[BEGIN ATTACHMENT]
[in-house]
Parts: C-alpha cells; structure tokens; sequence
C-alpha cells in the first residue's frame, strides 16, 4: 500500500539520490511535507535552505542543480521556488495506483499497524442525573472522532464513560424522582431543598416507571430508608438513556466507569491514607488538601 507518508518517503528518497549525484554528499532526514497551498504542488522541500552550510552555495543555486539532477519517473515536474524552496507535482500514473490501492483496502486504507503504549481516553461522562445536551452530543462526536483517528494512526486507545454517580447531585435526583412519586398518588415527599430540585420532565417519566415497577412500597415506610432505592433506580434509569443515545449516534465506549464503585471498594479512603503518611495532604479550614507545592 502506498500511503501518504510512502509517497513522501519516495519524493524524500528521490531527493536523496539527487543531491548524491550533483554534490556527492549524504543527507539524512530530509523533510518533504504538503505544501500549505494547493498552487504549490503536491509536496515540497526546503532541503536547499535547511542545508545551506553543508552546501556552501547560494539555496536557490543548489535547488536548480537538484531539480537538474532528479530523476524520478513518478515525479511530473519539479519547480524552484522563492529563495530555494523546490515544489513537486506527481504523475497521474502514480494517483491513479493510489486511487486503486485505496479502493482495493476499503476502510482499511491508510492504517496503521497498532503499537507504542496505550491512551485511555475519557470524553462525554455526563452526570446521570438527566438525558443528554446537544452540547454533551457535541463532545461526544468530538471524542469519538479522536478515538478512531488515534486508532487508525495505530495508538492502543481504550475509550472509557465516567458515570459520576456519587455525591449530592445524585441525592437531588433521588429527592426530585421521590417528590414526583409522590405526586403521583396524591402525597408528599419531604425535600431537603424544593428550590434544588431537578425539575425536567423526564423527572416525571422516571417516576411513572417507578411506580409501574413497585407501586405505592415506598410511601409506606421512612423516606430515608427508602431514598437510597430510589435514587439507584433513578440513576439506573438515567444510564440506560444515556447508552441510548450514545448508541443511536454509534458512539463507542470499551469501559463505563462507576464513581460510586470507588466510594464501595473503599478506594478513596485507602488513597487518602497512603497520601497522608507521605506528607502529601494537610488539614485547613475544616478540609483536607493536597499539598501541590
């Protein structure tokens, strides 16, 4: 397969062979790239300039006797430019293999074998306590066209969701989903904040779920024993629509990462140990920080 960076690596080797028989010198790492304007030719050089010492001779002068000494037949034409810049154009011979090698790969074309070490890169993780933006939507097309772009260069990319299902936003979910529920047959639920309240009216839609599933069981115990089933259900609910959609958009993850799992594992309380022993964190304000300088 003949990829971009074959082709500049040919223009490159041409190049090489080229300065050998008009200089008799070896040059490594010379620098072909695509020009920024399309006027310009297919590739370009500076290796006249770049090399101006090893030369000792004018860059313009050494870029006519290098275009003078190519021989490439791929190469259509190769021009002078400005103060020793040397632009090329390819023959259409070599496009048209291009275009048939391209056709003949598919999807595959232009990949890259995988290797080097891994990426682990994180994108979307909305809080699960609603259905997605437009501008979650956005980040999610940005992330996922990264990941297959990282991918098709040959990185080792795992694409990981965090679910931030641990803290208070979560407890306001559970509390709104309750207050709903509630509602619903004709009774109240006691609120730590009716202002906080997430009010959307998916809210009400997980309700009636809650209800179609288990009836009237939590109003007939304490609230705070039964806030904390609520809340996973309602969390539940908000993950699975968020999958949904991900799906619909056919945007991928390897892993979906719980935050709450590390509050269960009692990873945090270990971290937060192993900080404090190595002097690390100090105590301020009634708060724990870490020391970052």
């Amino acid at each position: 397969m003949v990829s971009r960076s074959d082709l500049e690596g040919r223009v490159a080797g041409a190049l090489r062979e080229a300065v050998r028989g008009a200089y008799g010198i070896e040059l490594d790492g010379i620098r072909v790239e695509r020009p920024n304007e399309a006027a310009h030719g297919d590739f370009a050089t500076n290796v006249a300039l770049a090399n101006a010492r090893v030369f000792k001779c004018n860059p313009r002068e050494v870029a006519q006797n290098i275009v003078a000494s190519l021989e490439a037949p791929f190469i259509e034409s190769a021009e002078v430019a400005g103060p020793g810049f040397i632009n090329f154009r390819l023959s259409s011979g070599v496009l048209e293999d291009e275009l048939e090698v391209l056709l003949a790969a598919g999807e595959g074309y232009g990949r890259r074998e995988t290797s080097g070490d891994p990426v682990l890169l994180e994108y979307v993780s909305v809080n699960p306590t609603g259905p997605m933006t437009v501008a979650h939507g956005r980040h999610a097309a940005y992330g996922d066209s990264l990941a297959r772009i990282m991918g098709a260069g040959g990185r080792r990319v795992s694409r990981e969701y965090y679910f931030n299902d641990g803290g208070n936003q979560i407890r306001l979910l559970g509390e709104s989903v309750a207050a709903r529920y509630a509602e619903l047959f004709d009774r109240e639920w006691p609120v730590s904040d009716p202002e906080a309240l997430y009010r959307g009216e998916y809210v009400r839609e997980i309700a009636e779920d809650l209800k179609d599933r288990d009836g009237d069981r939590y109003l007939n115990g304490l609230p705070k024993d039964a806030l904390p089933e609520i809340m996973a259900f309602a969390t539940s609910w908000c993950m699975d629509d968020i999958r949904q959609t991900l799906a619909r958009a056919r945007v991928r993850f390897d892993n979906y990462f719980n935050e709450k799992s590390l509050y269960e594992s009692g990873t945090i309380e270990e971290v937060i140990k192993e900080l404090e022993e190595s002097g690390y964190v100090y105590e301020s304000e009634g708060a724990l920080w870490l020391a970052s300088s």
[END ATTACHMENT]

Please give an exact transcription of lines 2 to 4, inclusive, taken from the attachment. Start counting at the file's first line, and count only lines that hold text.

Parts: C-alpha cells; structure tokens; sequence
C-alpha cells in the first residue's frame, strides 16, 4: 500500500539520490511535507535552505542543480521556488495506483499497524442525573472522532464513560424522582431543598416507571430508608438513556466507569491514607488538601 507518508518517503528518497549525484554528499532526514497551498504542488522541500552550510552555495543555486539532477519517473515536474524552496507535482500514473490501492483496502486504507503504549481516553461522562445536551452530543462526536483517528494512526486507545454517580447531585435526583412519586398518588415527599430540585420532565417519566415497577412500597415506610432505592433506580434509569443515545449516534465506549464503585471498594479512603503518611495532604479550614507545592 502506498500511503501518504510512502509517497513522501519516495519524493524524500528521490531527493536523496539527487543531491548524491550533483554534490556527492549524504543527507539524512530530509523533510518533504504538503505544501500549505494547493498552487504549490503536491509536496515540497526546503532541503536547499535547511542545508545551506553543508552546501556552501547560494539555496536557490543548489535547488536548480537538484531539480537538474532528479530523476524520478513518478515525479511530473519539479519547480524552484522563492529563495530555494523546490515544489513537486506527481504523475497521474502514480494517483491513479493510489486511487486503486485505496479502493482495493476499503476502510482499511491508510492504517496503521497498532503499537507504542496505550491512551485511555475519557470524553462525554455526563452526570446521570438527566438525558443528554446537544452540547454533551457535541463532545461526544468530538471524542469519538479522536478515538478512531488515534486508532487508525495505530495508538492502543481504550475509550472509557465516567458515570459520576456519587455525591449530592445524585441525592437531588433521588429527592426530585421521590417528590414526583409522590405526586403521583396524591402525597408528599419531604425535600431537603424544593428550590434544588431537578425539575425536567423526564423527572416525571422516571417516576411513572417507578411506580409501574413497585407501586405505592415506598410511601409506606421512612423516606430515608427508602431514598437510597430510589435514587439507584433513578440513576439506573438515567444510564440506560444515556447508552441510548450514545448508541443511536454509534458512539463507542470499551469501559463505563462507576464513581460510586470507588466510594464501595473503599478506594478513596485507602488513597487518602497512603497520601497522608507521605506528607502529601494537610488539614485547613475544616478540609483536607493536597499539598501541590
């Protein structure tokens, strides 16, 4: 397969062979790239300039006797430019293999074998306590066209969701989903904040779920024993629509990462140990920080 960076690596080797028989010198790492304007030719050089010492001779002068000494037949034409810049154009011979090698790969074309070490890169993780933006939507097309772009260069990319299902936003979910529920047959639920309240009216839609599933069981115990089933259900609910959609958009993850799992594992309380022993964190304000300088 003949990829971009074959082709500049040919223009490159041409190049090489080229300065050998008009200089008799070896040059490594010379620098072909695509020009920024399309006027310009297919590739370009500076290796006249770049090399101006090893030369000792004018860059313009050494870029006519290098275009003078190519021989490439791929190469259509190769021009002078400005103060020793040397632009090329390819023959259409070599496009048209291009275009048939391209056709003949598919999807595959232009990949890259995988290797080097891994990426682990994180994108979307909305809080699960609603259905997605437009501008979650956005980040999610940005992330996922990264990941297959990282991918098709040959990185080792795992694409990981965090679910931030641990803290208070979560407890306001559970509390709104309750207050709903509630509602619903004709009774109240006691609120730590009716202002906080997430009010959307998916809210009400997980309700009636809650209800179609288990009836009237939590109003007939304490609230705070039964806030904390609520809340996973309602969390539940908000993950699975968020999958949904991900799906619909056919945007991928390897892993979906719980935050709450590390509050269960009692990873945090270990971290937060192993900080404090190595002097690390100090105590301020009634708060724990870490020391970052």